The Internet has now become a record with pages being cached for years. It has also become a great place to stalk people. When you put someone else’s information online, it will be up there and available to anyone for a long time. Not everyone signs up for that.

Reporters and Bloggers: We value your feedback. We really do!! We listen and we adapt. I understand the impulse towards public outing may seem fulfilling, but just imagine if all your mistakes were broadcast to the world in perpetuity.

There are a few sites that expose bad pitches in a constructive manner without exposing personal information. They are quite effective. I read them weekly and have listed them in my blog roll. Your posts have just as much strength without calling specifics out.

In the words of Jerry Springer: “Be good to yourself…and each other!”

PS: Thanks to Marshall for apologizing and responding thoughtfully to comments and trackbacks. 🙂 Proof that people actually do engage in a conversation.

[UPDATE: Read my follow-up piece on blogger relations!]

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Filed under Blogger Relations, Citizen Reporter, It's A Conversation, New Media Masters., Rants

“3sday’s 3Q’s in 3 Min: Chef Liz Bills, California Table”

It’s that time again, folks! That’s right: “3Q’s in 3 Min!” Every Thursday, socialTNT turns citizen journalist by putting bloggers, reporters, PR pro’s or anyone with something to say about social media in front of the camera for a short, three minute interview. Lately we’ve had some high profile reporters/analysts. Today, I wanted to change it up a little.

One of the purposes of this blog is to really make sense of all the social media technologies in an effort to understand their PR/Marketing applications. Admittedly, I’m so far out in my high-tech PR world, that I forget what it’s like on ground zero. With that in mind, today’s “3 Q’s in 3 Min” takes a step back to look at how people outside the tech bubble are using social media to promote their businesses.

Today, Chef Liz Bills from California Table tells us why she started blogging, the challenges she has encountered along the way, and the successes she has seen as a result of engaging in social media. Her experience resonates with anyone who has started or is looking to start a blog–from personal blogger to corporate blogger to small business owner–or anyone embarking on their journey learning social media.

Liz, a former Kitchen Manager at SF hot spot NOPA, recently started her own personal chef/cooking class business. A confessed technophobe and computer novice, Liz felt she had to get her story online in order to compete in the tech heavy San Francisco Bay Area.

Liz’s blog focuses on the importance of buying local and organic food. It also helps to brand Liz’s company by offering up cooking suggestions. As she explains in the video, it has proven to be an invaluable piece of PR and word-of-mouth marketing.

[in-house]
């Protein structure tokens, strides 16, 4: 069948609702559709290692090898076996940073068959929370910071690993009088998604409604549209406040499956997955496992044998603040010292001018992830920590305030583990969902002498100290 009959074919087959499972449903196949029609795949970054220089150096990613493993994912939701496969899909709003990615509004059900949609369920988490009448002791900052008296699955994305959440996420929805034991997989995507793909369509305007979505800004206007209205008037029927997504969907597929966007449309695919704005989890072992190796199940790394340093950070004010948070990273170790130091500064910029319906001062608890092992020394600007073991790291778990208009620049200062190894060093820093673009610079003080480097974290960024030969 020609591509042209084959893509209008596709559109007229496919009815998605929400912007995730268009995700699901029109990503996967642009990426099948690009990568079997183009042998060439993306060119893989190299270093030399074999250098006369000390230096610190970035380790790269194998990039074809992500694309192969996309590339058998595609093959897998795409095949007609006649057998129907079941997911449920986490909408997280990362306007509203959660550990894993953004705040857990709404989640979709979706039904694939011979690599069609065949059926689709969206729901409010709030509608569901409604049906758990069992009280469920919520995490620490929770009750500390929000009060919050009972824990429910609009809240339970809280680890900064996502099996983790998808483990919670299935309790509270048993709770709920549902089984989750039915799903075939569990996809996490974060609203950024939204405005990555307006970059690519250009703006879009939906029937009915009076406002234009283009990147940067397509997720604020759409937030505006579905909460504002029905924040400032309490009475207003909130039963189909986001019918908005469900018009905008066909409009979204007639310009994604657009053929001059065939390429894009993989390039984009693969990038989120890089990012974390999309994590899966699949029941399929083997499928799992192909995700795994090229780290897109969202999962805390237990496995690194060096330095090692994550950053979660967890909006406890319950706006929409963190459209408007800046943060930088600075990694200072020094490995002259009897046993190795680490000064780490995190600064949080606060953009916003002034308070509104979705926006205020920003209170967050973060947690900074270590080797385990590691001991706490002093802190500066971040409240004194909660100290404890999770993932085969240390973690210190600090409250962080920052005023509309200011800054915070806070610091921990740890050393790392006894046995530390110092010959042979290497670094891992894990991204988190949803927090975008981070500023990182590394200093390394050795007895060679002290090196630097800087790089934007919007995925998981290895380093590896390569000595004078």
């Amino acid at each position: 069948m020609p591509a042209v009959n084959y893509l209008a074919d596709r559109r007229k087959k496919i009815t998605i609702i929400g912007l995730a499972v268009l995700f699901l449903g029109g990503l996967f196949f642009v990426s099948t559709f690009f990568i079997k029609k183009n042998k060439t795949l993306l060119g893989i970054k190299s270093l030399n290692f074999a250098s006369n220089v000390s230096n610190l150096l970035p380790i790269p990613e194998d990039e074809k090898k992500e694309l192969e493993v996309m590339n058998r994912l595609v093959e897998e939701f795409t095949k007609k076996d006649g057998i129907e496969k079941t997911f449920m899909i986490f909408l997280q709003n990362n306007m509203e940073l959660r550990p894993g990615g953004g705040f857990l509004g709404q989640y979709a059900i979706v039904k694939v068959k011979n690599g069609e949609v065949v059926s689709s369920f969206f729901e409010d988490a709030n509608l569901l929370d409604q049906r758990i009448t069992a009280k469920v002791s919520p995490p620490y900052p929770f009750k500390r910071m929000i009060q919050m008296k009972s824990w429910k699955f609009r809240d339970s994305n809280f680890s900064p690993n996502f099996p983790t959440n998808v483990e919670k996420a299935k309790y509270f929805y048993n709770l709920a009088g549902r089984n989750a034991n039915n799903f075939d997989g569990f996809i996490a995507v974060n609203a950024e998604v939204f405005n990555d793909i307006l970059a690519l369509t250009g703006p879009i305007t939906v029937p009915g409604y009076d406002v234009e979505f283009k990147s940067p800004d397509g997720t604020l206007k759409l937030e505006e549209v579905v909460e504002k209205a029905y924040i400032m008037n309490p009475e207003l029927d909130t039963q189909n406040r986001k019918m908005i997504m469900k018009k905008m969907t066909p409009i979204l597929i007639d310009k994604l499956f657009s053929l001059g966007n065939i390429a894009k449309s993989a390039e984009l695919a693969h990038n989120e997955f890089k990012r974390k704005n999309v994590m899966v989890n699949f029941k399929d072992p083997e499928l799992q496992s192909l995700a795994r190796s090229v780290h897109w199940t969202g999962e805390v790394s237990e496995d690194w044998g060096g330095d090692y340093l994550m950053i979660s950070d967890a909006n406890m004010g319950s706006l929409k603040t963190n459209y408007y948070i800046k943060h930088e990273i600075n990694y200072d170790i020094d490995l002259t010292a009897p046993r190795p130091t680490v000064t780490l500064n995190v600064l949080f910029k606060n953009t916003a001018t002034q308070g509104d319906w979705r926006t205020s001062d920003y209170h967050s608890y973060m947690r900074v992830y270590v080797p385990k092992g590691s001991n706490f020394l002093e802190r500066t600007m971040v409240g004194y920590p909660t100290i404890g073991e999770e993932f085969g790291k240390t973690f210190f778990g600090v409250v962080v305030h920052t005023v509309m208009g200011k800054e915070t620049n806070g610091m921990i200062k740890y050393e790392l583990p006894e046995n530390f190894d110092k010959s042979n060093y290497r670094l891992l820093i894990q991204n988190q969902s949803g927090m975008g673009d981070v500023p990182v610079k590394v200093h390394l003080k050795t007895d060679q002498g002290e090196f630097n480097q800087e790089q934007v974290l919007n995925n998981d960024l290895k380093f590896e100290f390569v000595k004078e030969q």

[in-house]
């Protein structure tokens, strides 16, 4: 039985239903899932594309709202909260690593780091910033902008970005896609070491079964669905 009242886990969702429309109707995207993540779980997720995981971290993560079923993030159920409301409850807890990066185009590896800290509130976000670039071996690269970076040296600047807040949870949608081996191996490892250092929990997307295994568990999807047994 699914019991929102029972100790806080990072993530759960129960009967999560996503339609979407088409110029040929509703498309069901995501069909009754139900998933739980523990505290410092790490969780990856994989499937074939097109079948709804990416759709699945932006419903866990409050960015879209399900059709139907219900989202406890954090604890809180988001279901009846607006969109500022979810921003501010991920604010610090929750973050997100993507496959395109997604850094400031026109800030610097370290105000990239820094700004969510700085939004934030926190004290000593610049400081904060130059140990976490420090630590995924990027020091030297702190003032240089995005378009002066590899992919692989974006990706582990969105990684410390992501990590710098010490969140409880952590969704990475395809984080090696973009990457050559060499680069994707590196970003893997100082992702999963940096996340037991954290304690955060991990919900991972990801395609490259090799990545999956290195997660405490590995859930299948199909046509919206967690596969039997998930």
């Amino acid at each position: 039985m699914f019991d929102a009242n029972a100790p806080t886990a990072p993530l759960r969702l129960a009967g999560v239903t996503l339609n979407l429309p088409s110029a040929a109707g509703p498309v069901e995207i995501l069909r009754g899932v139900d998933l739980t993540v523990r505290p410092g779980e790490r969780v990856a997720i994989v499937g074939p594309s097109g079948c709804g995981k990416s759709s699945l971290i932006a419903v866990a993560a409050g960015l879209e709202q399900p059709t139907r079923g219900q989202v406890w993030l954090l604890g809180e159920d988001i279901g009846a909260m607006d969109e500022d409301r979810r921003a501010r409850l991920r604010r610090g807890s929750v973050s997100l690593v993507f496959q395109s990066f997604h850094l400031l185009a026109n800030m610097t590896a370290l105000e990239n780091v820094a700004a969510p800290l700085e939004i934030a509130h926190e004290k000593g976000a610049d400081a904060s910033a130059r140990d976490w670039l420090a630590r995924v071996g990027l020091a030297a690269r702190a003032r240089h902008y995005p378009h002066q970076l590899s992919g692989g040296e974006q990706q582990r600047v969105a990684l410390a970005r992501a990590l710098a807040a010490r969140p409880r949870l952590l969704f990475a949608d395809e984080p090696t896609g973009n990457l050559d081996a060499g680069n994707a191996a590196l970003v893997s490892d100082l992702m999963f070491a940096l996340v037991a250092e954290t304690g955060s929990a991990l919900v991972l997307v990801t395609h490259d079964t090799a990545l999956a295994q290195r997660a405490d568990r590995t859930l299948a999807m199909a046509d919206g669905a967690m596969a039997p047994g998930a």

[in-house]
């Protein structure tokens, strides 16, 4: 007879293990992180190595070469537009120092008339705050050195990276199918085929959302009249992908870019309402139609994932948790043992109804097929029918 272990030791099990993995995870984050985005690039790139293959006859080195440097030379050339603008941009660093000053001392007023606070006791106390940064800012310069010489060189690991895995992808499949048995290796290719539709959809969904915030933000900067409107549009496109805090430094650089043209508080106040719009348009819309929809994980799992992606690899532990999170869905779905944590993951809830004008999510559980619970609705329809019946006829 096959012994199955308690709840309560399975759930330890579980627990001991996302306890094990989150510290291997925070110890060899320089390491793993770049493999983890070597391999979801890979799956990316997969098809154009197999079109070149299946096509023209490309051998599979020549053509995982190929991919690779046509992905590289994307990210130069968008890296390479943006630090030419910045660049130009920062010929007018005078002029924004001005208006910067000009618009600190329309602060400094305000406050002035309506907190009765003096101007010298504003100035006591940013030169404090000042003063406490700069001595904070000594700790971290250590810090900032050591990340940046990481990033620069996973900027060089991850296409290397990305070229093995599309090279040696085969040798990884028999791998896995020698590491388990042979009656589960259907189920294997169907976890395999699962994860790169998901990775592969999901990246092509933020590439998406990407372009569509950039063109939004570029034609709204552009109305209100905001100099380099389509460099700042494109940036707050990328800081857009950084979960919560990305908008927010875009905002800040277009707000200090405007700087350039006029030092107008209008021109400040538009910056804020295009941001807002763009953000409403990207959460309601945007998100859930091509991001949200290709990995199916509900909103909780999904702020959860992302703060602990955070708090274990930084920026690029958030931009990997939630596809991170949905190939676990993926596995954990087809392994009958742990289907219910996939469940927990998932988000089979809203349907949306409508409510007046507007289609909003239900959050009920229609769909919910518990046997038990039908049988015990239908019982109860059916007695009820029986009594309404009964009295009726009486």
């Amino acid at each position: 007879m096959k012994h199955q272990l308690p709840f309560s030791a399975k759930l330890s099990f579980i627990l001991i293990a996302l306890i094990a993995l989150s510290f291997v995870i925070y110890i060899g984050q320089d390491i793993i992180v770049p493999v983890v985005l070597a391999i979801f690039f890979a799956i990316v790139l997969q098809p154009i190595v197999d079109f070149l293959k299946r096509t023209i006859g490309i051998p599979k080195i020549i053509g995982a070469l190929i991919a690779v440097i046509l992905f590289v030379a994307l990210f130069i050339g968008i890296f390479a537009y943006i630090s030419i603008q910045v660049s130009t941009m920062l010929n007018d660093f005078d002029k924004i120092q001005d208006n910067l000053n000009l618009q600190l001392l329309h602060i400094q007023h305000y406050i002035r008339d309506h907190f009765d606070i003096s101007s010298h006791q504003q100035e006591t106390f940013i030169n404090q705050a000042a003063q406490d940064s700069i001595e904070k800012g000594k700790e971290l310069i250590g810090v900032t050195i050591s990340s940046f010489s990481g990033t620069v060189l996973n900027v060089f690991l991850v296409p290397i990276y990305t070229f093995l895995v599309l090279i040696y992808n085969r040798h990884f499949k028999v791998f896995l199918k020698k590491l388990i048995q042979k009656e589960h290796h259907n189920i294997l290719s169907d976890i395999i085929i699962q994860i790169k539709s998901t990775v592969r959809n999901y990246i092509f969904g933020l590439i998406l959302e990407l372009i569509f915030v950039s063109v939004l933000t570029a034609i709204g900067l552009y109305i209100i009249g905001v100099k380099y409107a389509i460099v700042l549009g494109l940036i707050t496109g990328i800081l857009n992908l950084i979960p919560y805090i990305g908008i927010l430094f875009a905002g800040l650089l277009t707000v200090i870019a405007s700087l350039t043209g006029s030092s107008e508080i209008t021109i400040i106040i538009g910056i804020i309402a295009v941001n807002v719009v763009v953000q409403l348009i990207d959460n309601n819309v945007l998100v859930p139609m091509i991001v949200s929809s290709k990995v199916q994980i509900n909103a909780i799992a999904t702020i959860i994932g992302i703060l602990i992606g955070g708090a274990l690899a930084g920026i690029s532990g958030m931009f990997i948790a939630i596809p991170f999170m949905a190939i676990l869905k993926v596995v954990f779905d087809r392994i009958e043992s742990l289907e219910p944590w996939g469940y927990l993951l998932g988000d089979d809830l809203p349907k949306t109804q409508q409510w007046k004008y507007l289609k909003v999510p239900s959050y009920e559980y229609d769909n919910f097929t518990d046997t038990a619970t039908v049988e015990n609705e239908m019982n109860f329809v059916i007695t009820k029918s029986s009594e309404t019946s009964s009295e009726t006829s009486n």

One of her biggest challenges was learning how to use blogging software. As I mentioned in yesterday’s post, all the emerging technology can be pretty crazy for me and I deal with it every day. Liz’s advice: “You just have to force yourself to learn, especially if you want to stand out.” Hat’s off to you Liz for trying!

Take a look at what Liz has to say. (PS: There was apparently some audio glitch in my camera. She wants to let everyone know she does not have a lisp!)

How have other new bloggers solved the content problem? Has blogging helped your small business? I’d love to hear success or challenge stories!

Thanks, Liz, for sharing your experience with socialTNT. It’s great that you are so intent on trying new things.

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Filed under 3sdays 3qs In 3 Min, Citizen Reporter, Marketing, New Media Masters., Public Relations 2.0

“Future View”

“The illiterate of the 21st century will not be those who cannot read and write, but those who cannot learn, unlearn, and relearn.”

Alvin Toffler

This week has really been crazy. Exciting developments with my clients and in my personal life, coupled with big tech news this week, have me reflecting on the past year and thinking about the future.

The last ten months have really brought some incredible advances in technology. It feels like we are on the crest of a new boom. With all of the changes occurring around us at such a fast pace, one of the most important skills is adaptability. For some companies, it’s easy to stay in the comfort of “what’s always worked” and ignore the world changing around them. However, the companies or individuals quick to learn how best to utilize innovation will ensure a smooth transition and come out on top. Are you ready?

Where on the above chart (courtesy of Satir Institute of the Southeast) do you think PR is now? Marketing? The Internet?

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Filed under Future of Media, New Media, Public Relations 2.0, Rants

“PR to Enterprise: Beam me Up!”

In PR, it’s often difficult to determine how to use social media tools for our Enterprise clients. Also difficult: how to use social media tools for internal PR.

Last night, at a Social Media Club event, the topic of the evening was “Enterprise: Moving Forward.” The panel for the evening was moderated by “Naked Conversations” writer Shel Isreal. Panelists included Dave McClure (500 Hats, Graphing Social Patterns), Jeremiah Owyang (Senior Analyst, Forrester Research), Jennifer Jones (host of “Marketing Voices” on PodTech Network), Eleanor Wynn (Enterprise Architect, Intel), and Bob Duffy (Community Manager of Intel’s community, Open Port).